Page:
Within this framework, the council launched the Prevention of Mother to Child Transmission (PMTCT) program. Though the HIV virus is mostly transmitted through unprotected sexual acts, children who are born from infected mothers are at high risk of getting infected at birth and through breastfeeding, as was the case with my siblings. The project aimed to test all expectant mothers for HIV and put those found positive on antiretroviral drugs (ARVs) to weaken the virus and prevent the babies from infection during birth. The project proved effective and today every clinic that offers prenatal care has to provide counseling and testing to all expectant mothers.
When the PMTCT program started, most women shunned the services. When I was expecting my first child I saw some women refuse even the counseling services. Such incidences forced the government to introduce mandatory counseling to encourage mothers to undergo testing, although testing still remains voluntary for all expectant mothers.
PMTCT programs today have made headway. According to the UNICEF 2010 HIV/AIDS report, the number of women who have received testing for HIV has jumped from 12% in 2004 to 95% in 2009. These statistics show that women are learning more about the virus and prevention, resulting in reduced mortality rates in Zambia.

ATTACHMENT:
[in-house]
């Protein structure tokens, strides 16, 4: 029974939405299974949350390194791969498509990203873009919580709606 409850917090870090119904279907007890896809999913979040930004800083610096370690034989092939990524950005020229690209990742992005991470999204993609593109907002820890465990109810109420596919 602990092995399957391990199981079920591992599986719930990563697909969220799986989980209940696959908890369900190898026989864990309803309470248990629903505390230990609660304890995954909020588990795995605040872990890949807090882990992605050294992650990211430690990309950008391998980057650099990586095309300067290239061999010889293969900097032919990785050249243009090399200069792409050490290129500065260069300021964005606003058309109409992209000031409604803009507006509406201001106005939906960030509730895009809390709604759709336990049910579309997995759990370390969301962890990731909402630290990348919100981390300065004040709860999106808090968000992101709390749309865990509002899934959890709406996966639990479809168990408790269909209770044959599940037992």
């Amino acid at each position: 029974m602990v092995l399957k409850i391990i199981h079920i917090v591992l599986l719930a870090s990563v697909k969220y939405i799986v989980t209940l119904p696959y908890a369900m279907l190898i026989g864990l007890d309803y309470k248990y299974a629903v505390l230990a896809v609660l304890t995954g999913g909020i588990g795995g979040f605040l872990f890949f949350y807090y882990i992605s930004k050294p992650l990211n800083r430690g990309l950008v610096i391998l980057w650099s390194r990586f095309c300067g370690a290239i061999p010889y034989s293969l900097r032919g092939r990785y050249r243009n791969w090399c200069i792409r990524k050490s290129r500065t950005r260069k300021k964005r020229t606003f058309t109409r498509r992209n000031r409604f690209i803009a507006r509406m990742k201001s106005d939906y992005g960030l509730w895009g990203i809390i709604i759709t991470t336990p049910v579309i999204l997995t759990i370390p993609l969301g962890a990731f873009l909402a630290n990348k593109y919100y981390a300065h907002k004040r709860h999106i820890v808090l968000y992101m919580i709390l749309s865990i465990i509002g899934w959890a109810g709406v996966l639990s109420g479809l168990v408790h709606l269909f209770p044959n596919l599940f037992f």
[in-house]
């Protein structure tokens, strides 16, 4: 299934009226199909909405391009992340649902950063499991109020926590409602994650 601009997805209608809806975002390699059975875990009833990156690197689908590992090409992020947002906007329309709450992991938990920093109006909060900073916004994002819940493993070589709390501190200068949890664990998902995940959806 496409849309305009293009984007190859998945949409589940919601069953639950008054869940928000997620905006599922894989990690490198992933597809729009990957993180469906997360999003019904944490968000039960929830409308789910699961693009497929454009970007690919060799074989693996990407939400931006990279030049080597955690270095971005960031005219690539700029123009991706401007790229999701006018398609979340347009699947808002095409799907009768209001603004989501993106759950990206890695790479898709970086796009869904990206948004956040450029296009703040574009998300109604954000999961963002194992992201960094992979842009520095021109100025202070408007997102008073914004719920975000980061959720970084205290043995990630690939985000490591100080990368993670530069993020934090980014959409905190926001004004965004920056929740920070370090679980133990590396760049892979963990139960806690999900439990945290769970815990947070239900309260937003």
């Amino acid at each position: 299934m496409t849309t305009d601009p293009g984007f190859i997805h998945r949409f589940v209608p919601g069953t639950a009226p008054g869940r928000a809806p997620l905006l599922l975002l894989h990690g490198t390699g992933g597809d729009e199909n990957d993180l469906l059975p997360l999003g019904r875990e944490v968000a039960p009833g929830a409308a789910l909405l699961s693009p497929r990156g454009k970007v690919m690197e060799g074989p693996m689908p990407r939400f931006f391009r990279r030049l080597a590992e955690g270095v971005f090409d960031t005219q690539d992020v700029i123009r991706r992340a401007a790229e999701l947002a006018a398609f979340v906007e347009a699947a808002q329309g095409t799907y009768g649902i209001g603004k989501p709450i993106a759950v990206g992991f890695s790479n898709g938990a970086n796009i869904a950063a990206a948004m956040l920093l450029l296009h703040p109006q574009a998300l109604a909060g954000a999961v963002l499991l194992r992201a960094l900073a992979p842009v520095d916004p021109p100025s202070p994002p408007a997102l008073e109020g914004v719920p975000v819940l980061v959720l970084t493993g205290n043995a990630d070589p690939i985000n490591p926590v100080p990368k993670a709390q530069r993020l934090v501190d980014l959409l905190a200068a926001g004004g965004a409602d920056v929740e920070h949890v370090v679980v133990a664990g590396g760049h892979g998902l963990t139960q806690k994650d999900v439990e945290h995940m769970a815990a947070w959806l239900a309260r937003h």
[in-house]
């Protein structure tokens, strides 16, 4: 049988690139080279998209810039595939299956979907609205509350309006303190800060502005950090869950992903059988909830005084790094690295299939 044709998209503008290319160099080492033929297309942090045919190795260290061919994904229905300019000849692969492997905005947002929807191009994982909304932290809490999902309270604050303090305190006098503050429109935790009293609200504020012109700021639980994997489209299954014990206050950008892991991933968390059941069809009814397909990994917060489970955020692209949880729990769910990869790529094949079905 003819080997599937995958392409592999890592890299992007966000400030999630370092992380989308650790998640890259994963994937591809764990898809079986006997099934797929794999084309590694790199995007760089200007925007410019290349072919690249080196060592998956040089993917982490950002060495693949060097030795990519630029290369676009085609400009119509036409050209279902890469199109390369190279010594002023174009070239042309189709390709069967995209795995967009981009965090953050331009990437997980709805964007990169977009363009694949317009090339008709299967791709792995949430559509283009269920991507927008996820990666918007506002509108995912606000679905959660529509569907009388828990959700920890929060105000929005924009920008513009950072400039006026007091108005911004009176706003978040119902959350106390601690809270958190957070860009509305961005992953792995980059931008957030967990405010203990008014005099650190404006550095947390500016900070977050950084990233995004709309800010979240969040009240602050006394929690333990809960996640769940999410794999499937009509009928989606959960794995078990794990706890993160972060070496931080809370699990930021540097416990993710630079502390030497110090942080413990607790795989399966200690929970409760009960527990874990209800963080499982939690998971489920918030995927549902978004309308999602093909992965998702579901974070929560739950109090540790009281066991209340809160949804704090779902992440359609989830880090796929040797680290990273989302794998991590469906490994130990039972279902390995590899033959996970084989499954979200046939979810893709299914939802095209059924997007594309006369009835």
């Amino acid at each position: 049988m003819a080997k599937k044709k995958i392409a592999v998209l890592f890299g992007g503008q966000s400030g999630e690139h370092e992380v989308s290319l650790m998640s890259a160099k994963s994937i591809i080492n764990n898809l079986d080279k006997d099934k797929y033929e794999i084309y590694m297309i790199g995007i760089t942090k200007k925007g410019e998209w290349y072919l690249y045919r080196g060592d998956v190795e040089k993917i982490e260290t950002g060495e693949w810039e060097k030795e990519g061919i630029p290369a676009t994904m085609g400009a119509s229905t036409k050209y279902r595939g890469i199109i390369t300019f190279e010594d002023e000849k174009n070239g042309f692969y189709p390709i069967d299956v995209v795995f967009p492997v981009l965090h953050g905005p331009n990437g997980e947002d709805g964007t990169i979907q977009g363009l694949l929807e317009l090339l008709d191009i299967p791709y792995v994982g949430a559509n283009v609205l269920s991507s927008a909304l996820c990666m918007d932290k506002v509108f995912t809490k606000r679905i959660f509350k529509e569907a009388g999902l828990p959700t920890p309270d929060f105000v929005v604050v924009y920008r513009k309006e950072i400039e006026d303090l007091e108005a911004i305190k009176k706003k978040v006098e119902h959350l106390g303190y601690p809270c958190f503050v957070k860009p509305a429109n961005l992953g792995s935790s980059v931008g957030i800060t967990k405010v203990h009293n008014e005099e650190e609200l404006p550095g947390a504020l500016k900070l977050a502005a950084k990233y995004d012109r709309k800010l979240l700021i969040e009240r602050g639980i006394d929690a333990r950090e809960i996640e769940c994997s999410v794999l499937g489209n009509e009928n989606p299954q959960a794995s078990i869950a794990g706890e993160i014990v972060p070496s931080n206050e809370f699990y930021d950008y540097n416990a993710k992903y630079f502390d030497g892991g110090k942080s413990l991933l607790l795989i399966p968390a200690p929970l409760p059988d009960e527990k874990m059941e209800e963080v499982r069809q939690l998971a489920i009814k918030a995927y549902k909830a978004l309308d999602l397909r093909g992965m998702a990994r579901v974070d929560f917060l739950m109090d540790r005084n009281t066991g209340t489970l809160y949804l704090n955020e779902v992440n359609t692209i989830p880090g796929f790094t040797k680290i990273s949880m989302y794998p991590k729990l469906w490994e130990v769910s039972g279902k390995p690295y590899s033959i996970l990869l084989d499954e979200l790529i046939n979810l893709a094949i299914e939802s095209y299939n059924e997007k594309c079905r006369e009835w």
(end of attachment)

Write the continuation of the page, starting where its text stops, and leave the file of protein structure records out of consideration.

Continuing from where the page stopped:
In addition, in 2004 late President Levy Mwanawasa introduced free antiretroviral drugs, including pediatric drugs, to prolong the lives of infected children.
Despite the introduction of PMTCT and better access to ARVs, there are still incidences of newborn infections where expectant mothers fail to adhere to treatment during pregnancy.
Despite all the government efforts to combat the HIV virus and protect future generations, the infection rate in Zambia has still remained high, hovering around 14% of a population of 13 million. High levels of poverty where over 65% of people survive on less than a dollar a day, alcohol abuse, and cultural pressures are the major contributors to the high infection rates.
There is much work to be done and many NGOs see women as the agents of healing and change. They have embarked on empowering women financially and academically, and the government aims to ensure 40% representation of women in Parliament to ensure that the voices of women are heard. All these efforts are yet to fully materialize and I look forward to a day when women and children will be truly liberated from the HIV/AIDS scourge.
To honor my late family, I have opted to speak out on the virus. Change begins with me. I am on a personal campaign to encourage women to get tested and to replace ignorance with knowledge; shame with liberty.